The goal of this project was to design a simple 8bit asynchronous processor at the transistor level. The processor featured 4 instructions, one working register, and 64 bytes of shared program/data memory. Two programs were written for verification, a Fibonacci number calculator, and a Euclid GCD method.
Considering that I'm most familiar with logic design at the gate level, the most intuitive first step was to design logic at the transistor level, then design necessary chip logic at the gate level. This way, I could derive any chip logic at the transistor level by substitution.
Given that I wanted a processor, I came up with a simple instruction set: ADD, NAND, STORE, and JUMP NO CARRY (JNC). Four instructions yields two bit op codes, leaving me a 6 bit address bus, hence the 64 byte memory.
I did cheat on the clock a little bit. In the interest of time, I started with a 555 square generator whose width can be varied by a potentiometer. Past that, JK FlipFlops converted a quadrature wave, where all of the processor's combinational logic was generated on the leading rising edge, and latches trigger on the trailing rising edge, to account for propagation delay in the combinational logic.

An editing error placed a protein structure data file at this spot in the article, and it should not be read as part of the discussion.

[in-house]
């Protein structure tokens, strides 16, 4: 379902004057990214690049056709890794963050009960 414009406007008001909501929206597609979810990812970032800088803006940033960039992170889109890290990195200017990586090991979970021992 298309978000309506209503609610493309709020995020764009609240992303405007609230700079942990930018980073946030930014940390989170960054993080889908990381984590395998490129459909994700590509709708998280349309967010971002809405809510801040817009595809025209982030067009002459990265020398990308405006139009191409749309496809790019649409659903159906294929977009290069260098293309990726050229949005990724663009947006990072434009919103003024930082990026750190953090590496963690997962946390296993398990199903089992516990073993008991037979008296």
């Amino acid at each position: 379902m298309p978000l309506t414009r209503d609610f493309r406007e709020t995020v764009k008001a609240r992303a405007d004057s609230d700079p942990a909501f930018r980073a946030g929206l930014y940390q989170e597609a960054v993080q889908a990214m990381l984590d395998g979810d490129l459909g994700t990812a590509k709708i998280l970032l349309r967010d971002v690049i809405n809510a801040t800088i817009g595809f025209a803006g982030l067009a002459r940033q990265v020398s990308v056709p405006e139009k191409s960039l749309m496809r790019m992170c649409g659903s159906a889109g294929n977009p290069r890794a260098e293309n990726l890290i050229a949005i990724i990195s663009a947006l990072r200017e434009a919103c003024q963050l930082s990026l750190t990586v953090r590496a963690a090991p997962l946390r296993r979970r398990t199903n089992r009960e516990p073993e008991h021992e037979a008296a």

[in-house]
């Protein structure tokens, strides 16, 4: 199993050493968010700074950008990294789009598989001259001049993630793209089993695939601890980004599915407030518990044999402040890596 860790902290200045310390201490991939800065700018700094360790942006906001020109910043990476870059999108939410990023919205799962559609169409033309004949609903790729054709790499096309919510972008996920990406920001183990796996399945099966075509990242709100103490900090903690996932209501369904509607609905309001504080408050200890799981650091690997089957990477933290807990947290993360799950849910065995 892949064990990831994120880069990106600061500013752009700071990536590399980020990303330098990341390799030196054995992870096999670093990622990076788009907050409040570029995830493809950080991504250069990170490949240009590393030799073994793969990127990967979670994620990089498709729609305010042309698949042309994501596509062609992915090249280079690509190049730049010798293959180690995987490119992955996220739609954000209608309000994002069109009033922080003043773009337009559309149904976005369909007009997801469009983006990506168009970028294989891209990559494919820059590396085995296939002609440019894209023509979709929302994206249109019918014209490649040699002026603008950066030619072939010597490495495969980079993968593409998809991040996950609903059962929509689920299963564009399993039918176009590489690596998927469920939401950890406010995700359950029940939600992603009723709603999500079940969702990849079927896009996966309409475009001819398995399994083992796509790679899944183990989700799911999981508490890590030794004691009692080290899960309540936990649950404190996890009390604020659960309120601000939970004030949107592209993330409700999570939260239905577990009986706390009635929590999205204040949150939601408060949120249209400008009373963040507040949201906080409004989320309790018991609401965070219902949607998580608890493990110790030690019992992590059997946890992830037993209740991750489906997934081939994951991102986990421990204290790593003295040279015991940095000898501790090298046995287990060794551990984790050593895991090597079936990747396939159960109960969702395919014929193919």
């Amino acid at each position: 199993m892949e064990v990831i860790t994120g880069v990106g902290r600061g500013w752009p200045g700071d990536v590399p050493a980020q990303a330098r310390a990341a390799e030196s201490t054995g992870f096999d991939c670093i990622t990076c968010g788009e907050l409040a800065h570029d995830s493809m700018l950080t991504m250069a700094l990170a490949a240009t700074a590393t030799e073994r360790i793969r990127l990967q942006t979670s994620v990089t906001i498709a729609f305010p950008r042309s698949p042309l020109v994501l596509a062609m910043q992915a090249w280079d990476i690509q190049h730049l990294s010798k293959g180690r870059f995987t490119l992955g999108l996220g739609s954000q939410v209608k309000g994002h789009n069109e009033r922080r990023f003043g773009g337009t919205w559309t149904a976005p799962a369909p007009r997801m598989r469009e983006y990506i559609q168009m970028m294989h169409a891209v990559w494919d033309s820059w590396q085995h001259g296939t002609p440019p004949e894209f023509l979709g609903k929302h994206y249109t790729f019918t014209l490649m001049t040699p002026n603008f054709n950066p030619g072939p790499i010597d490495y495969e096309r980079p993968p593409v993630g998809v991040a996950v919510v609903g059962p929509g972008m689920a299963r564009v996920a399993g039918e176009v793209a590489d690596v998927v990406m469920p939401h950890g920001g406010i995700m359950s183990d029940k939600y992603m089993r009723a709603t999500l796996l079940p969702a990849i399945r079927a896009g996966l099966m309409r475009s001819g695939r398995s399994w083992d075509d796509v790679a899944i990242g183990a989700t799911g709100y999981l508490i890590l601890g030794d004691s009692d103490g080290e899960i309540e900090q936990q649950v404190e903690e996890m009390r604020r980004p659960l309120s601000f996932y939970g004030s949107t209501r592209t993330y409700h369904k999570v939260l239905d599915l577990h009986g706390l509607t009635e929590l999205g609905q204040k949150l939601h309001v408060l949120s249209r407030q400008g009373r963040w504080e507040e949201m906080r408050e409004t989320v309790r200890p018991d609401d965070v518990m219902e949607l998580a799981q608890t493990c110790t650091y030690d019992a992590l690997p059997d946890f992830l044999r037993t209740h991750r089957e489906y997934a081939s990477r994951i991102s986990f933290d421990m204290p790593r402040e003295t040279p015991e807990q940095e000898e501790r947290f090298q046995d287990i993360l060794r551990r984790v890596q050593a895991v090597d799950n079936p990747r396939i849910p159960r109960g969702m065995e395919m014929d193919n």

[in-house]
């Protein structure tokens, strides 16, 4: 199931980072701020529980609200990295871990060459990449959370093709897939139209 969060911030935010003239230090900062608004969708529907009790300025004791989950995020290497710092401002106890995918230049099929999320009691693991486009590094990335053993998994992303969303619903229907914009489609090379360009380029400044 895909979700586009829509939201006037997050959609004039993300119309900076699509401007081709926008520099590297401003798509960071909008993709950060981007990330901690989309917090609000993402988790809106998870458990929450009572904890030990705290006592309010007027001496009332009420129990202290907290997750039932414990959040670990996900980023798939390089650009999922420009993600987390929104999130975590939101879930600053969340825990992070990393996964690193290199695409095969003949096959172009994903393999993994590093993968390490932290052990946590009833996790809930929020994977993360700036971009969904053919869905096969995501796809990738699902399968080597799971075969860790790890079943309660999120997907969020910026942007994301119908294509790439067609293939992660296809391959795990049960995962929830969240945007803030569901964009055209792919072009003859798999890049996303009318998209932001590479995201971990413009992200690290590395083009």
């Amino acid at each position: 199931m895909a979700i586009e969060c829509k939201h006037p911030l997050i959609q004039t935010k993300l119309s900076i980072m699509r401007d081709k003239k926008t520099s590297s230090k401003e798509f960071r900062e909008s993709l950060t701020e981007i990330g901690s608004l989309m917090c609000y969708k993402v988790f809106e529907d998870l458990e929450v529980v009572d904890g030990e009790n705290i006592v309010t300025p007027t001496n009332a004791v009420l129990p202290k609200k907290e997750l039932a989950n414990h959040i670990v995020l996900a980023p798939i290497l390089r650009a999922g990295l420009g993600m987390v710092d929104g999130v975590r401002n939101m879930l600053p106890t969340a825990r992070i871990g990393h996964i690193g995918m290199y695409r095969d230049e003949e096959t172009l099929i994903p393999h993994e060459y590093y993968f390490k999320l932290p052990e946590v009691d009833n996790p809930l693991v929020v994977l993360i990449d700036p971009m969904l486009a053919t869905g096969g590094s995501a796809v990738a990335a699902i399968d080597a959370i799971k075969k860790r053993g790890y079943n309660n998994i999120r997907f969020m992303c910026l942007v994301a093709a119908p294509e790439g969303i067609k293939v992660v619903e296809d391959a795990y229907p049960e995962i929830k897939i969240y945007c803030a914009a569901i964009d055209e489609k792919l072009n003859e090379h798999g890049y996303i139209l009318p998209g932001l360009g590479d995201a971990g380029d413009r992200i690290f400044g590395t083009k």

The control logic was the most complicated part and contained two registers, the Instruction Pointer and the Instruction Register. The whole processor operated on a load/execute cycle. First, the byte stored at the instruction pointer's position in memory was loaded into the instruction register. Second, the instruction register's instruction was executed. LatherRinseRepeat. The control logic was the last thing I designed, after determining what signals needed to be generated for the other segments. The only operation that bypassed the ALU was JNC, which sets the instruction pointer equal to a literal, the bottom 6 bits of the instruction. Reset sets the IP to 0.
Lastly, the ALU. This was probably the most fun part to make. The ALU consisted of an ADD unit with carry, a bitwise NAND unit, and a set of 2:1 muxes to feed the output I cared about (based on the op code) to the accumulator register.